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Latinx Heritage Month: Mercado Luna and Mezcaleria Oaxaca

In celebration of Latinx Heritage Month, we have invited founders of Nepantla Cultural Arts Gallery Jake Prendez and Judy Avitia-Gonzalez to curate a series of profiles and stories to amplify and honor people, businesses, organizations, and projects connected to Seattle’s Latinx community.

Executive Chef and Kitchen Manager, Rudy Riveron first arrived in Washington state after emigrating from Mexico in the late ’90s. Prior to coming to the United States, he worked as a musician, tattoo artist, and body piecer. After he arrived in Seattle, he worked as a dishwasher, prep cook, cook, manager, and eventually worked his way up to chef. Riveron has worked for local haunts like The Saint (Tequila Salvation), Linda’s Tavern, Rose Temple, and most recently Mercado Luna.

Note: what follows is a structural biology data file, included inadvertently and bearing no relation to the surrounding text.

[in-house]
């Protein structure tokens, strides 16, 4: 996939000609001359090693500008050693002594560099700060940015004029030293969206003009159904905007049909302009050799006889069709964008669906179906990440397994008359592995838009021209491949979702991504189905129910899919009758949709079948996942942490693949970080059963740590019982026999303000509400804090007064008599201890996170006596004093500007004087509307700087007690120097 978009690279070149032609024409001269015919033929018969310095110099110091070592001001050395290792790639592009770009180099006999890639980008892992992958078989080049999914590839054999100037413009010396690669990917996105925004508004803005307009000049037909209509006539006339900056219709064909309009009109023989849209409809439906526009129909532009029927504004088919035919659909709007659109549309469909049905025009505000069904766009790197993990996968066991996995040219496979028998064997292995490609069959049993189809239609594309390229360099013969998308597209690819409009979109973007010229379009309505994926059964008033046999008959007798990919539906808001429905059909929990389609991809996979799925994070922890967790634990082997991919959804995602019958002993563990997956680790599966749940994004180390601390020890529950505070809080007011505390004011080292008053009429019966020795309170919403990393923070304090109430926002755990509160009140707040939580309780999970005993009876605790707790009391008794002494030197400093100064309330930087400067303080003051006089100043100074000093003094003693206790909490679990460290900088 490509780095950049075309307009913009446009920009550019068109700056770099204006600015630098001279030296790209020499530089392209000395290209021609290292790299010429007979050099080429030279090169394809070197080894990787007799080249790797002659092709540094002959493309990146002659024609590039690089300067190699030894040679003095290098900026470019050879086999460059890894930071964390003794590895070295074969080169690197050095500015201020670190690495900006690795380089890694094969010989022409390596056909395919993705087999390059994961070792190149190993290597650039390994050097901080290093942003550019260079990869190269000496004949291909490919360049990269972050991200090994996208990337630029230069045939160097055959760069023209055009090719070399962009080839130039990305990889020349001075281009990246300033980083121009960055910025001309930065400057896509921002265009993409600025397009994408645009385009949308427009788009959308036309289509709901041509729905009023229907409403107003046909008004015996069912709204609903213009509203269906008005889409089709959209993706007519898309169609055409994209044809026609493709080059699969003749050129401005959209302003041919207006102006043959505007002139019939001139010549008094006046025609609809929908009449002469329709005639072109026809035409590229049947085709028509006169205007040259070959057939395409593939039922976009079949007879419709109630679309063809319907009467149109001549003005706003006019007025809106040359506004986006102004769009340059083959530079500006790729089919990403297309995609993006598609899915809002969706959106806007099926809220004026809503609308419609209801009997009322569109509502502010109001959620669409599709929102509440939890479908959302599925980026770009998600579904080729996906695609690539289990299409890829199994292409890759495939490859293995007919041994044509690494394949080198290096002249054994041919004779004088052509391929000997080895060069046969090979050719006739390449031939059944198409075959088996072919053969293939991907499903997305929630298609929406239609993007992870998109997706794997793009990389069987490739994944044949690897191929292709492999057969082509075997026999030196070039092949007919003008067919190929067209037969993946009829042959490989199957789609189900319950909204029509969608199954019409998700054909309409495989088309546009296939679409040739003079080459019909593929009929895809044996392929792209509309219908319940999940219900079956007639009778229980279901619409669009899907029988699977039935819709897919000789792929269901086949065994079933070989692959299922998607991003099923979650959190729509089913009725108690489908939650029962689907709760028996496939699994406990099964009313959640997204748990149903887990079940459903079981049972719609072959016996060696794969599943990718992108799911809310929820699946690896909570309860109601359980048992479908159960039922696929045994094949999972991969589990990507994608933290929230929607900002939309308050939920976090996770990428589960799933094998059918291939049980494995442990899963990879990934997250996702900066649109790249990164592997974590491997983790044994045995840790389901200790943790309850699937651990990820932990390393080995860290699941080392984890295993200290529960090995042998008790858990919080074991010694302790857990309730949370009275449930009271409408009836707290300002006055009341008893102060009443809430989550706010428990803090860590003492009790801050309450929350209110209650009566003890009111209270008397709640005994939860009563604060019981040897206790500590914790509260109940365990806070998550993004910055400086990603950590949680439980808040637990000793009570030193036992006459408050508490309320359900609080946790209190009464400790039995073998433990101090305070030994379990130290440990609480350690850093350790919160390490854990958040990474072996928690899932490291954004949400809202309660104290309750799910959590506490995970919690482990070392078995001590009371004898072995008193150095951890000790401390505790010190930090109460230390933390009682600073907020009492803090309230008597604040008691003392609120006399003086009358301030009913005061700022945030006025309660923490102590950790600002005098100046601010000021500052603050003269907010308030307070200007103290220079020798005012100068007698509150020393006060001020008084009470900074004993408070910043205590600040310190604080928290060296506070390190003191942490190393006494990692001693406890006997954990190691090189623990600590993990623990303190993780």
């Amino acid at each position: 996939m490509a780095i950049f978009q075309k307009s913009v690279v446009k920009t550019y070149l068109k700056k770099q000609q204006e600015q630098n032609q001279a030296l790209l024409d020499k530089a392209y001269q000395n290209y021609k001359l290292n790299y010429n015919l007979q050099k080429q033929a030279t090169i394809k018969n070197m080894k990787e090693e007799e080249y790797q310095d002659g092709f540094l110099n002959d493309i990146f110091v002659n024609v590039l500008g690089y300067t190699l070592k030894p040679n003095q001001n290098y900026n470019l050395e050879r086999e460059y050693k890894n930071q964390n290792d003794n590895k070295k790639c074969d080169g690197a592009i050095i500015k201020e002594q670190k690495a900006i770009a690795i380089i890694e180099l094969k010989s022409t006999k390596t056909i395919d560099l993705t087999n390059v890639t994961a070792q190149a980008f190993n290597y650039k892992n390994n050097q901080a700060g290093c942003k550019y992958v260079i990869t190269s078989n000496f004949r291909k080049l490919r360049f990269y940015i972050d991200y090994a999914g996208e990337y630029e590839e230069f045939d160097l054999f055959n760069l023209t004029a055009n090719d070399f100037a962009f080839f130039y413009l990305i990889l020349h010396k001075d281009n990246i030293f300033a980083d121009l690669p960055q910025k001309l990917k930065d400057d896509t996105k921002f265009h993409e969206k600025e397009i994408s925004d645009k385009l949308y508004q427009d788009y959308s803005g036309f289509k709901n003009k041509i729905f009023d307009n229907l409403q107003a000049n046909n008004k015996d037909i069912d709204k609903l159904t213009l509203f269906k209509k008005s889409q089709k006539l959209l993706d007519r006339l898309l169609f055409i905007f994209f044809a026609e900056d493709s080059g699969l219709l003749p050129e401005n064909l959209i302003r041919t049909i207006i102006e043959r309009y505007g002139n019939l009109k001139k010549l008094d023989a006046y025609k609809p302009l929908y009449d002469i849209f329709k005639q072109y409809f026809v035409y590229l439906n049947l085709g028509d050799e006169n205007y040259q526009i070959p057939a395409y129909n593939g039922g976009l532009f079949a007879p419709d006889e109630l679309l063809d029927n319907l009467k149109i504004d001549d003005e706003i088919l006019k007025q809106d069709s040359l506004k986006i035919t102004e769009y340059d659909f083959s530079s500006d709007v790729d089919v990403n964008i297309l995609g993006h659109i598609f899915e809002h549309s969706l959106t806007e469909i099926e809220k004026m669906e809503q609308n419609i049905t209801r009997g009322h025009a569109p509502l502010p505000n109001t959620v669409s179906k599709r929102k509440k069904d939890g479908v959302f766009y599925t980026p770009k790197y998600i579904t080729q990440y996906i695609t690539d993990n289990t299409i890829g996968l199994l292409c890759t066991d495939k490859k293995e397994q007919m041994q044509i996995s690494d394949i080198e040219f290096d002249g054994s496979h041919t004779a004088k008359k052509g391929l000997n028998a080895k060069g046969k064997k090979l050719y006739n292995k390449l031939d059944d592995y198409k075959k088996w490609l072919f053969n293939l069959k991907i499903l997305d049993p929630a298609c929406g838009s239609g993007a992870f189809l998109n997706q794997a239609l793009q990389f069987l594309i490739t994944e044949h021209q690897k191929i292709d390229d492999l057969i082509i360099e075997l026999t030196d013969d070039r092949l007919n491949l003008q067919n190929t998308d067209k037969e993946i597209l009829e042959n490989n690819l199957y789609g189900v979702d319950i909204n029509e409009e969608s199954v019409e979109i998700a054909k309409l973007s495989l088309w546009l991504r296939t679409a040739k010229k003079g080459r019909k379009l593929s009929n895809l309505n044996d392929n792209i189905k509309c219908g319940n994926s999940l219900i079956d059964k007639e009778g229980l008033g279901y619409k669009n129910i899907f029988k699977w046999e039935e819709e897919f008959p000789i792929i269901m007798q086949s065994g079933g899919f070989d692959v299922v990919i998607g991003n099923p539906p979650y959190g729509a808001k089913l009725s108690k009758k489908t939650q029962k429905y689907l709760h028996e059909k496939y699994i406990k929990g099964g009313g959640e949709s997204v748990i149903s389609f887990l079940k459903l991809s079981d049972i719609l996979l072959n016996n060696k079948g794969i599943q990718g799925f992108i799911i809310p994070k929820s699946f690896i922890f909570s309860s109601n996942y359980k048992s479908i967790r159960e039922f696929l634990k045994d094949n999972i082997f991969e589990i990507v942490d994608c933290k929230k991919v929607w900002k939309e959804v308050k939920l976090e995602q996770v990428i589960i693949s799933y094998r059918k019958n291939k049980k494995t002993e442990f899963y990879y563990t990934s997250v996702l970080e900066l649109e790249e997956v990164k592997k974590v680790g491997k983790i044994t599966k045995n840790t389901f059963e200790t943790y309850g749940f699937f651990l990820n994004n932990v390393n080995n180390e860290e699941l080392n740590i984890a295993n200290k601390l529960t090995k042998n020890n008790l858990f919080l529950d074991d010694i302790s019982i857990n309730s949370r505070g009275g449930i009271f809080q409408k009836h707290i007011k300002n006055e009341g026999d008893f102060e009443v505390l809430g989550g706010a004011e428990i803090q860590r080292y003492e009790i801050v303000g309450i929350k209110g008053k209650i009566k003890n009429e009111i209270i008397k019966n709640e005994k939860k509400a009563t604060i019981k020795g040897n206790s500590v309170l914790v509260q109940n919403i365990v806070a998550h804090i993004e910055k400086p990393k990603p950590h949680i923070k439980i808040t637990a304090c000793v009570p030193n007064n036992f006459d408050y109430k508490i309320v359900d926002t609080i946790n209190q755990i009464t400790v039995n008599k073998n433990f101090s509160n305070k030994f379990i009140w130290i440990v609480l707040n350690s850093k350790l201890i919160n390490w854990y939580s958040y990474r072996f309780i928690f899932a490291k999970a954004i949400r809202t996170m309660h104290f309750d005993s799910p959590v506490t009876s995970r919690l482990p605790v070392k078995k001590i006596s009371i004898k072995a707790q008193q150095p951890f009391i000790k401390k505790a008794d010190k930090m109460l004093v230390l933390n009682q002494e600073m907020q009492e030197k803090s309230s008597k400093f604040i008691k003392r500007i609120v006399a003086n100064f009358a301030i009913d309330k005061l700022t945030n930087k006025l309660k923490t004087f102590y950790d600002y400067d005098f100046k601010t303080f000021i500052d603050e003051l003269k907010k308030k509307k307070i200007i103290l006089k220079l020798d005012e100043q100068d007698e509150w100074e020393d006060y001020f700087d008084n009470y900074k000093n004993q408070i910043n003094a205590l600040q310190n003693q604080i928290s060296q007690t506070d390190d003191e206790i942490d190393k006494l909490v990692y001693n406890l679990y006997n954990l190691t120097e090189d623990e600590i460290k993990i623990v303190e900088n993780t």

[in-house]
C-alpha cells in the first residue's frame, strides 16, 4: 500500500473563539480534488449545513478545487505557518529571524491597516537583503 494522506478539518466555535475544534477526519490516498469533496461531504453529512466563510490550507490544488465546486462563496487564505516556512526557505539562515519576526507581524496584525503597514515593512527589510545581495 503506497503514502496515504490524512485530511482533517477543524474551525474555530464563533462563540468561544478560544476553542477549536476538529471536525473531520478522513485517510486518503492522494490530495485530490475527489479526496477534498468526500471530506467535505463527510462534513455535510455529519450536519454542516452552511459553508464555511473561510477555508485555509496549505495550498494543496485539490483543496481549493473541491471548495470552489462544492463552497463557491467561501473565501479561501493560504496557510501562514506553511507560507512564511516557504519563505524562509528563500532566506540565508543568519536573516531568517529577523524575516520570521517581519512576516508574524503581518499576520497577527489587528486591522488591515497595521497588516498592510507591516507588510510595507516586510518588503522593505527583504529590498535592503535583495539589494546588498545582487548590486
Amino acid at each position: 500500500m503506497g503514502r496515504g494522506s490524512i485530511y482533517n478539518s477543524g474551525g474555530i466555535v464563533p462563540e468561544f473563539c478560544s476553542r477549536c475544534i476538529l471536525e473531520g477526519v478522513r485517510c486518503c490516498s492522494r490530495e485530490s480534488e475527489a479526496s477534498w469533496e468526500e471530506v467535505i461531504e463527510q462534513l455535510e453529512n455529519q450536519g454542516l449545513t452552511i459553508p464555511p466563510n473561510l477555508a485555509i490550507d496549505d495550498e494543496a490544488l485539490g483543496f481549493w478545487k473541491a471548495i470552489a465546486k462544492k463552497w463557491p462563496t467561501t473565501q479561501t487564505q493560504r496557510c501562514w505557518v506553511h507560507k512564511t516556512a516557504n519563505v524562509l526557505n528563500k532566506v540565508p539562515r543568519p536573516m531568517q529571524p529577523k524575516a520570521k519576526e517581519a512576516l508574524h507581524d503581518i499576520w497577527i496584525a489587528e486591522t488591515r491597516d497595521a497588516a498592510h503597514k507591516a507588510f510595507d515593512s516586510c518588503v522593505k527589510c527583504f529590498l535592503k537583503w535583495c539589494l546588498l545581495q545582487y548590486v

Mezcaleria Oaxaca is a restaurant within Mercado Luna a food emporium that also hosts Patio Cielo, an outdoor, upstairs patio with a food truck and bar, Vinaterita, a wine bar with over 100 of Mexico’s finest wines, and Lado a Lado, a taco take-out setup that sells Chonchos Churros. The conjunction of all these elements is a way to transport visitors to Mexico to experience the culture firsthand.

Since the start of the pandemic in 2020, Mercado Luna has undergone a reinvention and they continue to evolve. To celebrate his one-year anniversary at Mercado Luna, we sat down with Chef Riveron, and the executive team which includes General Manager Blanca Benítez, and Assistant and Social Media Manager Rachel Vega, to learn more about what they are doing and why.